Good leadership, respect and working from home are crucial for job satisfaction. Employers must understand these truths or risk losing their workforce, warn Miriam Meckel and Marcus Heidbrink.
Who wouldn't want a great place to work? Jobs are an important part of most people's identity; they enable us to expand our networks – and we spend a great deal of our lives at work. But how did the workplace become a new front in the culture wars?
Due to generational shifts, different perceptions of the value of life and work, and of course the pandemic, many employers find themselves stunned by an unexpected conundrum. The offers they are making no longer match the needs and desires of the work force.
Conflicts about working from home, hybrid working, fair working conditions and work-life balance are beginning to look more and more like a culture clash, when what they really represent is simply the evolution of the workplace and the potential for social progress.
We may be about to miss a unique opportunity to shape the evolution of work as an essential element of modern society. What a pity.
The younger generation demands good leadership and respect
This is especially true because the demand for workers currently clearly exceeds the supply. The situation is particularly critical in Germany, where the size of the workforce is expected to shrink continuously in the coming decades.
That means people who used to accept unpleasant conditions in return for steady employment now have a lot more room to negotiate. Nowadays, if Company A doesn't fulfill their wishes, they simply move on to Company B.
Moreover, the generation now entering the workforce has very different values than their parents, and different views about the quality of life. In some countries, the pressure on employers has already had an effect.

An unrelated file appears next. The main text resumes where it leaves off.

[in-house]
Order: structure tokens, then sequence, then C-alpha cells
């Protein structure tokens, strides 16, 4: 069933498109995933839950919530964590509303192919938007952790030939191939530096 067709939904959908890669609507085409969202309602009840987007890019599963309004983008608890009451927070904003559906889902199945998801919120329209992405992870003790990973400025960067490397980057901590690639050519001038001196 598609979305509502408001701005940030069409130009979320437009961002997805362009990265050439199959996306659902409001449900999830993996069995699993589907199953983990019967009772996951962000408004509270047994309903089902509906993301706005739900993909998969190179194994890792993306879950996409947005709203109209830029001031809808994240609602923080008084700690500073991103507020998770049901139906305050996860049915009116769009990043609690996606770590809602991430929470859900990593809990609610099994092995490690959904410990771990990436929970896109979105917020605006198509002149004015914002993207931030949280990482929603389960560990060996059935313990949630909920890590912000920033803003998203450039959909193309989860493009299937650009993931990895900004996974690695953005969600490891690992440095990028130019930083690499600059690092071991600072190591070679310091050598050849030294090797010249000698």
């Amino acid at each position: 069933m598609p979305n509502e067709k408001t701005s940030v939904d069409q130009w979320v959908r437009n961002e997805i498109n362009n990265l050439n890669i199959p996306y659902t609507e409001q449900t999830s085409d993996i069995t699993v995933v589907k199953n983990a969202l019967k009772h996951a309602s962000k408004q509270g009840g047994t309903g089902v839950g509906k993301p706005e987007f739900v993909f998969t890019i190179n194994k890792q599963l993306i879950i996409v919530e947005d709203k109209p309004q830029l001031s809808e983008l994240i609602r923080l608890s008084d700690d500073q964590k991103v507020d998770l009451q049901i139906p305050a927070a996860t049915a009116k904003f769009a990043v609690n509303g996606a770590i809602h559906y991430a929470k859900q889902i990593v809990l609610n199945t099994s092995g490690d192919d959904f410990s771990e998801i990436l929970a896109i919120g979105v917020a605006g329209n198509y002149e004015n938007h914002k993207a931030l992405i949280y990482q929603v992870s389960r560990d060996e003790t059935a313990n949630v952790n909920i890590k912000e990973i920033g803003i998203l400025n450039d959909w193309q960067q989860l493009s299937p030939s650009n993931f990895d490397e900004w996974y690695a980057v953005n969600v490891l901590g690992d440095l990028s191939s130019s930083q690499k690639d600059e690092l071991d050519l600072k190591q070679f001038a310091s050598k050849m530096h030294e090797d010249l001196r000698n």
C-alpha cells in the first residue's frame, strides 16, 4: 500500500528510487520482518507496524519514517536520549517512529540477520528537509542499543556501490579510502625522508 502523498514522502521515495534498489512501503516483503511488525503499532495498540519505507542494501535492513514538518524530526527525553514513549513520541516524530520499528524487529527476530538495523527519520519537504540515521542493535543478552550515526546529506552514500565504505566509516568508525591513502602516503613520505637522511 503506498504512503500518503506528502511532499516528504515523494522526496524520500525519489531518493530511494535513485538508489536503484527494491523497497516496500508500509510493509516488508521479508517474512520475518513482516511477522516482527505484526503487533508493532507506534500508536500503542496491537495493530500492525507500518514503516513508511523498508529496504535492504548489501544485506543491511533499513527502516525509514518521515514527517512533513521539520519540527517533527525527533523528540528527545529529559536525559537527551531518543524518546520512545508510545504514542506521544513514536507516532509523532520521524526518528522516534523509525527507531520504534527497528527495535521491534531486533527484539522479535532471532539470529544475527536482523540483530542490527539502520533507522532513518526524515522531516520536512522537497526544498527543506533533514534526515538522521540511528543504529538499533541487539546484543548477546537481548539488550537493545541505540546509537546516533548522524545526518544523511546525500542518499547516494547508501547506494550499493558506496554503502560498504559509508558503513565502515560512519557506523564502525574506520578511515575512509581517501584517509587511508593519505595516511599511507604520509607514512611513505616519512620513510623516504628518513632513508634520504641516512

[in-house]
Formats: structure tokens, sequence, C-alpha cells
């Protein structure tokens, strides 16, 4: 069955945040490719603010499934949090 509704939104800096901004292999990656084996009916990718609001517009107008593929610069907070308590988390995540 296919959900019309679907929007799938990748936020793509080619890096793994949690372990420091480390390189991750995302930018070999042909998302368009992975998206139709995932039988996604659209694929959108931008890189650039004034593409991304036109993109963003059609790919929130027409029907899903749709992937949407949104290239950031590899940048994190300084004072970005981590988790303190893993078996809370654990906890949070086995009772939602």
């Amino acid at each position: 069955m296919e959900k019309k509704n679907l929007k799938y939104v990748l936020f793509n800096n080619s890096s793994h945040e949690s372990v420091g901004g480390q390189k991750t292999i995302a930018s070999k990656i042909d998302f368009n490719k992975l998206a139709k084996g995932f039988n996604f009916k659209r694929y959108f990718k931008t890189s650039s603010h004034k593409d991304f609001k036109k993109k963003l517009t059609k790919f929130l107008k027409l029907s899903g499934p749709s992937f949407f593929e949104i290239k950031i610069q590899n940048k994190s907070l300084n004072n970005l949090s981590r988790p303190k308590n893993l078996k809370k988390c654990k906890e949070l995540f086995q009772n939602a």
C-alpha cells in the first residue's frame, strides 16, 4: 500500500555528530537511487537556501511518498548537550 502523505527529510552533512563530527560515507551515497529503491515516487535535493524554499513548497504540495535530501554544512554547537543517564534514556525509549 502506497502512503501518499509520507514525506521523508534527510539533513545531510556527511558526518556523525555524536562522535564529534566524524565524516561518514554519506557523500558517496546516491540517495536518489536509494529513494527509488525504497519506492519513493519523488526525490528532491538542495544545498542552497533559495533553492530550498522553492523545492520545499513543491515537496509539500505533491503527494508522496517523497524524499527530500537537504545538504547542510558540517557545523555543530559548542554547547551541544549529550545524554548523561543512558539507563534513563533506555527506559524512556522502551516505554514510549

A preliminary parliamentary vote in the Netherlands has paved the way for the general right to work from home. Belgium, Iceland, Sweden and Scotland are experimenting with a four-day work week, and the state of California even considered requiring it for companies with more than 500 employees – although that plan that has failed for the time being.
Most importantly, however, and overriding all formal changes, the younger generation is expects good leadership and respect. This can be seen very clearly in a data set from the “Great Place to Work” research and consulting institute, which surveyed more than 500,000 respondents over a five-year period (2018-2022).
The respondents described what they expect from their employers and what aspects of their work life are important to them. With the help of Zortify's language processing AI, we analyzed their responses to the questions.
Specifically, this means that our analysis is not based on the answers, which are often subjectively biased. The AI evaluated the responses and grouped them into categories that offer a clear signal about where the problem lies and where the solution might be found.
Working from home is crucial for job satisfaction
Employees of all age groups and sectors essentially credit “soft factors” for their decision to remain with their current employer. “Good team spirit” stands out among the cluster of reasons extracted from the hundreds of thousands of responses.
Additional benefits such as healthcare and ongoing education ranked second. The older the employees were, the more highly they valued personal responsibility and autonomy on the job. This stands in contrast to the desire for better pay, which is a less significant factor.